Jesse Matthew seeks recusal of judge in Hannah Graham murder trial

WASHINGTON — The lawyer for Jesse Matthew filed a motion asking for the recusal of the Albemarle County Circuit Court judge slated to preside over the upcoming trial for the capital murder of University of Virginia student Hannah Graham.

Capital Defender Douglas Ramseur is asking judge Cheryl Higgins to recuse herself because of her previous actions in the Matthew case, as well as her family’s connection to Graham.

Ramseur writes, “Jesse L. Matthew, Jr. is on trial for his life,” since Albemarle County prosecutor Denise Lunsford has said she intends to seek Matthew’s execution if the case goes to trial.

Matthew faces capital murder, first degree murder, abduction with intent to defile and two reckless driving indictments for his actions in September 2014.

In an early glimpse of possible strategies, Ramseur writes, “The defense anticipates there will be significant and extensive litigation over the use of search warrants in this case.”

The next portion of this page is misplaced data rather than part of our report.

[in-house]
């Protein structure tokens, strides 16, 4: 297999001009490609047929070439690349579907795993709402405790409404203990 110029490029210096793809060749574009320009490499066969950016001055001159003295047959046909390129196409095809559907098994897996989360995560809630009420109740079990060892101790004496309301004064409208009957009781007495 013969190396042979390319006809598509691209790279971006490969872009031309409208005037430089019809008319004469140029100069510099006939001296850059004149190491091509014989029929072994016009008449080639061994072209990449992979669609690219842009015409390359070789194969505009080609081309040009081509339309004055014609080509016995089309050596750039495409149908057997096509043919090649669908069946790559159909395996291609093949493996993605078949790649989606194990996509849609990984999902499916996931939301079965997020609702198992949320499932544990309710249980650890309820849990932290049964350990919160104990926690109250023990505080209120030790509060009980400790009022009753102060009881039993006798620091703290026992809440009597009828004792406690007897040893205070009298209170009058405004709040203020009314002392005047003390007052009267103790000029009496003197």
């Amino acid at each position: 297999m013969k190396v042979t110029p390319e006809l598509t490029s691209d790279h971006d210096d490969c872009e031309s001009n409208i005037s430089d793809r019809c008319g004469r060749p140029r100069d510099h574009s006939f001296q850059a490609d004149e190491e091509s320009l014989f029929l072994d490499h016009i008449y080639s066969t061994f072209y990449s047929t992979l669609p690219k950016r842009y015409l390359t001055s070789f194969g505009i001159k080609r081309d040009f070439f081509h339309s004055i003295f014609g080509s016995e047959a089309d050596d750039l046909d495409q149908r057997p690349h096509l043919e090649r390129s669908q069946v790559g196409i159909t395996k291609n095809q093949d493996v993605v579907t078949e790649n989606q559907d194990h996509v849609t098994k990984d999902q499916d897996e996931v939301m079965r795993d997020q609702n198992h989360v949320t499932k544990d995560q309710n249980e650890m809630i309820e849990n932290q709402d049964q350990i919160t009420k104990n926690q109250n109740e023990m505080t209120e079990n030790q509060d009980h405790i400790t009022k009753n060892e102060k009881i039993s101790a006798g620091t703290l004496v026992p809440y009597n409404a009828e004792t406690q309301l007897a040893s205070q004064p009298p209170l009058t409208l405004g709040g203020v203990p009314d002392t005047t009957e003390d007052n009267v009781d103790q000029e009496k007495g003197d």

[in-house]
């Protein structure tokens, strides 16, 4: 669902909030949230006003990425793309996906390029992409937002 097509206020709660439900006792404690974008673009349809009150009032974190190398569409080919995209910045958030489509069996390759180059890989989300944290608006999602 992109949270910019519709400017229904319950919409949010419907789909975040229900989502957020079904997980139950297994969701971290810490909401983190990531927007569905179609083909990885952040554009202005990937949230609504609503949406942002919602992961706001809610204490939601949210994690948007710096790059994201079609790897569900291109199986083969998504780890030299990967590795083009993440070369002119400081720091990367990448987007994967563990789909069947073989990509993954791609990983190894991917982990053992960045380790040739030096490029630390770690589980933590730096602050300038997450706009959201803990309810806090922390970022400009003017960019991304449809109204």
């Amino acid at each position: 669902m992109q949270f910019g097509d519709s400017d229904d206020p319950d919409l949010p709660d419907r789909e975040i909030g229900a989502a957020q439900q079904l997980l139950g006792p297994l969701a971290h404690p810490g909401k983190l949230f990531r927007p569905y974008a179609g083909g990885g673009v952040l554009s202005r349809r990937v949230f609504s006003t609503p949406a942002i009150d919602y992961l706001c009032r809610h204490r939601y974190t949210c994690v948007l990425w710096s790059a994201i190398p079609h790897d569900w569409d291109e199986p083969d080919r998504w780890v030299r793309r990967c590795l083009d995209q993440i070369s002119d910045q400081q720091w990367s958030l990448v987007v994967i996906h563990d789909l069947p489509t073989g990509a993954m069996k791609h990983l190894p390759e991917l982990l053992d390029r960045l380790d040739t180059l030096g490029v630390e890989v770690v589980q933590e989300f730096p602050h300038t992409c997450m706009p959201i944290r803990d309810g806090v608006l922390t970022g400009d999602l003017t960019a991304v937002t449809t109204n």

During the investigation, arrest, and prosecution of Matthew, Ramseur says Higgins approved over a dozen search warrants sought by law enforcement.

Ramseur says the defense has both the constitutional and statutory right to contest the unreasonable seizure of evidence.

“It would not be appropriate for Judge Higgins to sit in judgment of herself and her own actions,” he writes.

In addition, Ramseur says Higgins has a daughter who was enrolled as a second-year student at UVA., when Graham — also a second-year student — disappeared and was found murdered.

Also, “a member of the judge’s immediate family attended a vigil for the victim of the crimes alleged against Mr. Matthew,” the defense writes.

During a previous hearing, Higgins voluntarily disclosed her daughter’s status at the same school as Graham, but said her daughter wasn’t acquainted with Graham.

“The decision regarding recusal implicates not only any actual bias but also the appearance of impropriety,” Ramseur says.

Higgins had previously set June 25 as the date to hear arguments about possible recusal, as well as to set a new trial date for Matthew.

Last week, in an unrelated case, Matthew entered an Alford Plea to attempted capital murder, abduction with intent to defile and object penetration, in Fairfax County. He will be sentenced Oct. 2.

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